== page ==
SINGAPORE - The business community needs to have a voice in state-to-state interactions, which need to be holistic, including in trade, economics, and culture, said Defence Minister Ng Eng Hen on Wednesday (Sept 4).
That way will help build an open and inclusive multilateral global order governed by international norms and the rule of law that will benefit all countries big or small, he added.
Dr Ng was speaking at a monthly business luncheon organised by the Singapore-German Chamber of Industry and Commerce (SGC) and attended by more than 120 business leaders from Singapore and Germany.
"Our engagements with and inter-dependence on each other cannot be solely based on the military but need to be holistic and include areas such as trade, culture and economics," he said at the Shangri-La Hotel.
"We will need cooperation and collaboration, not rivalry, to deal with global challenges such as climate change, cyber threats, nuclear threats, humanitarian assistance and disaster relief, the protection of migrants and vulnerable communities and many more."
Since 2015 when he last spoke at this luncheon, geopolitics has taken a turn for the worse, said Dr Ng, with a fundamental shift in ground rules, foreign policy and strategic intent of major powers having occurred.
First, the United States will no longer accommodate China's rise, after having, along with other Western powers, facilitated its accession into the World Trade Organisation in 2001 after economic reforms shifted it away from autarky in 1978.
"However, there was one major problem with this narrative. China's rise has been too successful - both in scale and speed - but not on the terms and expectations envisaged. The accusation is that China has not been playing by the rules," he said.
Second, the US itself has changed since 2015, with the America First policy underscoring all aspects of the White House's dealings, and the US under President Donald Trump is no longer the "erstwhile champion of globalisation", said Dr Ng.
"The roots of the US-China strategic competition go beyond just trade deficits or currency fluctuations. They stem from fundamental differences in operating systems which pit the two largest economies and militaries against each other - this is a long game. The potential to consume all countries is there in our inter-connected world," he added.
He said that Singapore will continue to pursue multilateralism as it has brought growth and prosperity to the region, and contributed to peace and security over the decades.
"While multilateralism may not be perfect, the alternatives are much worse, as history teaches us."
"A bifurcated world based on the US or China, as it was during the Cold War between the US and the USSR, is a severe impediment to today's global economy and security and is in no one country's interest or benefit."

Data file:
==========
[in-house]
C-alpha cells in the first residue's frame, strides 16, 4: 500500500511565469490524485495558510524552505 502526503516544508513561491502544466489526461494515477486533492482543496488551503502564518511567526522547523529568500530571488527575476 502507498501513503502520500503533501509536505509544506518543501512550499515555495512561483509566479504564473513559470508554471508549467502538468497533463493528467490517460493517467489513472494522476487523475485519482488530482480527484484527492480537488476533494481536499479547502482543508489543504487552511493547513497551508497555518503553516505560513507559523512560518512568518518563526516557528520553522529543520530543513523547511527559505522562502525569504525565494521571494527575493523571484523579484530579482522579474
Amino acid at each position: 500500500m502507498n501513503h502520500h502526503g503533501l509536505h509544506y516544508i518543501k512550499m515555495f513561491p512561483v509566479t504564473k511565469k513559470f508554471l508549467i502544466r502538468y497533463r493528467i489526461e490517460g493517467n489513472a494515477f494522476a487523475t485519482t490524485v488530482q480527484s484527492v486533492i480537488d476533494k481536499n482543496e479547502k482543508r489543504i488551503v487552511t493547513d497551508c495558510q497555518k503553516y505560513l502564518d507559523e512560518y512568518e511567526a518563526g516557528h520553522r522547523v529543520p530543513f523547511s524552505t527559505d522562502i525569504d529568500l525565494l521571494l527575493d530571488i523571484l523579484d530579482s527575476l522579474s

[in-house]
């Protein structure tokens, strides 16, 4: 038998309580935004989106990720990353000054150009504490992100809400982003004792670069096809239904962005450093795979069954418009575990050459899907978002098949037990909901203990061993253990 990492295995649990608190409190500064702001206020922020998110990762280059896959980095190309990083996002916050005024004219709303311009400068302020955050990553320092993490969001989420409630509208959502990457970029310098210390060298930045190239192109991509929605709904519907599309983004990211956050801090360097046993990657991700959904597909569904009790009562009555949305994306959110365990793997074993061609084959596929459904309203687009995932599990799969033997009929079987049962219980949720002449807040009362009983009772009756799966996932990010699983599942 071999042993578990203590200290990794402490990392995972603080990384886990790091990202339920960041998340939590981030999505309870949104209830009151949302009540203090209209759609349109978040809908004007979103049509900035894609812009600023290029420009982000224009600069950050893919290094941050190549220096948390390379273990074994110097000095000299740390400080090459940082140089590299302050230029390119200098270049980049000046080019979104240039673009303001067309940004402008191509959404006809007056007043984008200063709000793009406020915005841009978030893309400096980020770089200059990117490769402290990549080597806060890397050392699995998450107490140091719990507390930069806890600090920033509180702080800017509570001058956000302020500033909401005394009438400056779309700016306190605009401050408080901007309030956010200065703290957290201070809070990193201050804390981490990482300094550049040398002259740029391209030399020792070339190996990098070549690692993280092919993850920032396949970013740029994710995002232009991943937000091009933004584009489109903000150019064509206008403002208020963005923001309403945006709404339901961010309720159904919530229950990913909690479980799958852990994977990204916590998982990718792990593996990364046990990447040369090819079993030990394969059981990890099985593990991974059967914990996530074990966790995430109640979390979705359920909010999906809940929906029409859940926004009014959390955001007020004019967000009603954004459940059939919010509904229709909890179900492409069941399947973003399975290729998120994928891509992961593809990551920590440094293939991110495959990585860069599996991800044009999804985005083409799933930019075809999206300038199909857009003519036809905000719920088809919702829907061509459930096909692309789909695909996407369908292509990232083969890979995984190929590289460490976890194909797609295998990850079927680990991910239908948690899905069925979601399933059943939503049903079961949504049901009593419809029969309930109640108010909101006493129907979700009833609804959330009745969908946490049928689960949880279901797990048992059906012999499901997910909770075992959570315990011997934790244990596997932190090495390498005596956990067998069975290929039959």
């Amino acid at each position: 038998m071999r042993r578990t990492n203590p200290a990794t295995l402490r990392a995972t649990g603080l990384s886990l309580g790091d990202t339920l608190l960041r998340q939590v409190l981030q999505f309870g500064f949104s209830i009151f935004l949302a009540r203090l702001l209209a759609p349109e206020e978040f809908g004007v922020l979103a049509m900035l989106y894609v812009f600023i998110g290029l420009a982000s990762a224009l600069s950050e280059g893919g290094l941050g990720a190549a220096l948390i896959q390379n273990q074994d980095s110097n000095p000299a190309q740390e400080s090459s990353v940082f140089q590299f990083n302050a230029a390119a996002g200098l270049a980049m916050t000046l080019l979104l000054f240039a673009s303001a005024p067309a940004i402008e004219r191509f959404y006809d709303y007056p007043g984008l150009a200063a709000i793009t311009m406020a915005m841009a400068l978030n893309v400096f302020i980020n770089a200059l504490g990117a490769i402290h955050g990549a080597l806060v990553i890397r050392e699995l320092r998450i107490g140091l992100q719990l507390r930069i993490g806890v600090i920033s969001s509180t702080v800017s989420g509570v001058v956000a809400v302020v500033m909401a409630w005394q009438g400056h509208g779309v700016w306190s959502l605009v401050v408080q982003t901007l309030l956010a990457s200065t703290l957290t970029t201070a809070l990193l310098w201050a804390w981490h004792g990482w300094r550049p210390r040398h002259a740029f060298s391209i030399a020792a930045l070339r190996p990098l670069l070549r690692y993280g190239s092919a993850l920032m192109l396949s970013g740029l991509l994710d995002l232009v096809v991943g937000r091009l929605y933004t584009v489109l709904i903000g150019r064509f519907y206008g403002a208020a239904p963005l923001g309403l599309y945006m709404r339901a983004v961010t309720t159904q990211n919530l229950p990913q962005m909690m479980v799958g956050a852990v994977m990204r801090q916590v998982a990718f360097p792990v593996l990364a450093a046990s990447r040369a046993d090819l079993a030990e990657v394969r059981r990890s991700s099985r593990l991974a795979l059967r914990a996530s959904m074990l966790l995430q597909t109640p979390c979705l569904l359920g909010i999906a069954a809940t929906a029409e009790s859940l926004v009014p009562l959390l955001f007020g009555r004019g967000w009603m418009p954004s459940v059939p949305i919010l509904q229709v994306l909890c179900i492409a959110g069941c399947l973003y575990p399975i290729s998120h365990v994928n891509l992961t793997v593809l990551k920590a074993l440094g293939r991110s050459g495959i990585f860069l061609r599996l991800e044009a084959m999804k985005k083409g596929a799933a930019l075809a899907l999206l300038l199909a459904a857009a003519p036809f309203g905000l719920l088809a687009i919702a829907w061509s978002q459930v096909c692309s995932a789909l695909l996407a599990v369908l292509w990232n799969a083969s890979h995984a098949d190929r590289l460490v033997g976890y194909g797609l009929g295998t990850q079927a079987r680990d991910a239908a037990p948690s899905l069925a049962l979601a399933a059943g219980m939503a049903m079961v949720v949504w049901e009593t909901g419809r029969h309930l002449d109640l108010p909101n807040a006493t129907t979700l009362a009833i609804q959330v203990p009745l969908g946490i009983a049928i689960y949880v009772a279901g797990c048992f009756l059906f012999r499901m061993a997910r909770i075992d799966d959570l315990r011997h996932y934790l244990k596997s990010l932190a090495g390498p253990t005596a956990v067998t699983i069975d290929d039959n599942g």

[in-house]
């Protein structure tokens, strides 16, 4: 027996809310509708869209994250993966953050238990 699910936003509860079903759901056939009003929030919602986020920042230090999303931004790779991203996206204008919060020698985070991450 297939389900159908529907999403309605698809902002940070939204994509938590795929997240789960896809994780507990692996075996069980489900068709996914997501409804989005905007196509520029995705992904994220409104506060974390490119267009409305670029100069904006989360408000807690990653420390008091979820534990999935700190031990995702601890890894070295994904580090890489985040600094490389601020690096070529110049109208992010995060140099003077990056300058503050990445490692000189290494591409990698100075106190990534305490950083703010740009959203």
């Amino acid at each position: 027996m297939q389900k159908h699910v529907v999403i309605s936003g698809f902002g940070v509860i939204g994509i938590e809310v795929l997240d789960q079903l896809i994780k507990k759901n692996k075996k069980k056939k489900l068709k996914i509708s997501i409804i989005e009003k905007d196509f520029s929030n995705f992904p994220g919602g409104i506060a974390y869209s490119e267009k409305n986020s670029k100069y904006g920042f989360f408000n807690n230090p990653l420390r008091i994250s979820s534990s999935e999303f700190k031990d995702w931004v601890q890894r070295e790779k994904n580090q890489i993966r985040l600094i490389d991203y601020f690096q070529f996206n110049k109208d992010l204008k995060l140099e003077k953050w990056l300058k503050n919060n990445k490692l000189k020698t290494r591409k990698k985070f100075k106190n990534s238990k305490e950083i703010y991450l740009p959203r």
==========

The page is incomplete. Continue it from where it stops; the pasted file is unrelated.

During a question-and-answer session later, Mr Alexander Melchers, the general manager of C.Melchers Group of Companies and a businessman who has worked in Singapore for 22 years, asked if Singapore could really defend itself in the long term and if the money spent doing so was worth it.
Dr Ng said that these questions were what the first defence minister, Dr Goh Keng Swee, and Singaporeans of the pioneer generation had asked themselves, adding that these were not questions only for Singapore but for all countries.
He noted that these questions were easier to answer today than 50 years ago. "I think 50-over years of building up the Singapore Armed Forces (SAF), we have significant capabilities. And the ministry and the SAF, we are confident that we can defend Singapore."
"We practise defence deterrence because we believe that the best way to achieve peace is to make friends. And somehow the stronger you are, the more friends you have," he added, to applause.
He was asked by Germany's Ambassador to Singapore, Dr Ulrich Sante, what message he had for Germany's small and medium-sized enterprises that might be interested to come to Singapore.
Dr Ng said that Asia deserves a closer look, with an emerging middle class that appreciates quality products such as German cars.
He urged Germany to be among the voices that contribute to an international order where the rule of law, multilateralism and win-win situations prevail, as Singapore being a small country is in "no position" to influence global affairs.
"We can speak truth to power, we can try to use reason, argument, persuasion, but ultimately the strong do what they can, and the weak suffer what they must."
"I would say that Germany must be part of the voices, that speak not only of the global order, but the order in this part of the world, how the norms that we have to observe, the practices, the way we deal with issues and common challenges," he added.